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'Hookup' Culture on College Campuses Not All That New

'Hookup' Culture on College Campuses Not All That New


TUESDAY, Aug. 13 (HealthDay News) -- College students today are not having more sex than they were two decades ago, according to new research that challenges the perception of a campus "hookup culture," in which students regularly have sex with no strings attached.

The study involved more than 1,800 students who graduated from high school and completed at least one year of college. Co-authors Martin Monto, a sociology professor at the University of Portland, and Anna Carey, a recent graduate, compared survey responses compiled between 1988 and 1996 to responses collected between 2002 and 2010.

"We found that college students from the contemporary or 'hookup era' did not report having more frequent sex or more sexual partners during the past year or more sexual partners since turning 18 than undergraduates from the earlier era," Monto said in American Sociological Association news release.

Instead, 65 percent of students surveyed in the late '80s and early '90s said they had sex at least once a week in the past year, compared with 59 percent of students surveyed between 2002 and 2010.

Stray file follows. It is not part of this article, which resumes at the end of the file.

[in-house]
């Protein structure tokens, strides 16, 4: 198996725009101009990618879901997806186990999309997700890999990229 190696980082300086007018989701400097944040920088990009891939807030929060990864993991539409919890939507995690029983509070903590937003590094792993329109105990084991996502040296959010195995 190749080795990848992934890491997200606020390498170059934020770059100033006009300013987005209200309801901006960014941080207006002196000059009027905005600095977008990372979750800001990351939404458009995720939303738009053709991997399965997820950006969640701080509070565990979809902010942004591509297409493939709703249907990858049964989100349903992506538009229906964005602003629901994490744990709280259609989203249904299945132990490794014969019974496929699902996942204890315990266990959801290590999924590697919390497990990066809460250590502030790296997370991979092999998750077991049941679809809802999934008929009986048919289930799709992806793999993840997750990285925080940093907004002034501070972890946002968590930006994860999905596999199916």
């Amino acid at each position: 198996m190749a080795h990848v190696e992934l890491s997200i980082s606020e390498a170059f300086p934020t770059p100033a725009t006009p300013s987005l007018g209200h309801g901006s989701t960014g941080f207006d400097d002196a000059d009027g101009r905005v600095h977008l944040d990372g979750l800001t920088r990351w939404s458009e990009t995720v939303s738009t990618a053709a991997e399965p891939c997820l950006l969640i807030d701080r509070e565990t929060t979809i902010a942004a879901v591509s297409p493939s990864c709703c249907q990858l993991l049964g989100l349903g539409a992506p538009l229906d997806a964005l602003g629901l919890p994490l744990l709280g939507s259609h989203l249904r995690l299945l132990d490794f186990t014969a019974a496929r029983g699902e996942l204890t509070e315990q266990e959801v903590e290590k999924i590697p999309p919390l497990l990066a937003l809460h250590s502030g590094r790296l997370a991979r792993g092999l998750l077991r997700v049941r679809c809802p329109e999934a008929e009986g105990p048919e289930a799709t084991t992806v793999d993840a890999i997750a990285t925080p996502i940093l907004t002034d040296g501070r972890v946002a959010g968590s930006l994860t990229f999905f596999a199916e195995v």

Moreover, 31.9 percent of the earlier group surveyed said they had more than one sexual partner within the past year, compared with 31.6 percent of students from the so-called hookup era. Similarly, 51.7 percent of the earlier group said they had more than two sexual partners since turning 18, compared with 50.5 percent of the students surveyed between 2002 and 2010.

All of the students involved in the study held similar views on adultery, premarital sex and sex between young people aged 14 to 16, the researchers found.

The study did reveal some differences between study eras. One was that contemporary students were more accepting of adults having homosexual sex. Students surveyed between 2002 and 2010 also were more likely to report having had sex with a casual date or a friend. These students were less likely to have a spouse or regular sexual partner than the students surveyed between 1988 and 1996.

The fact that more people are waiting until they are older to get married could have played a role in their results, the authors said, making it less likely that young people will hold off on having sex until they are married.

The new findings are expected to be presented this week at the American Sociological Association's annual meeting in New York City. The data and conclusions should be viewed as preliminary until published in a peer-reviewed journal.

More information

The U.S. Centers for Disease Control and Prevention has more about college health and safety issues.

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Please be aware that this information is provided to supplement the care provided by your physician. It is neither intended nor implied to be a substitute for professional medical advice. CALL YOUR HEALTHCARE PROVIDER IMMEDIATELY IF YOU THINK YOU MAY HAVE A MEDICAL EMERGENCY. Always seek the advice of your physician or other qualified health provider prior to starting any new treatment or with any questions you may have regarding a medical condition.


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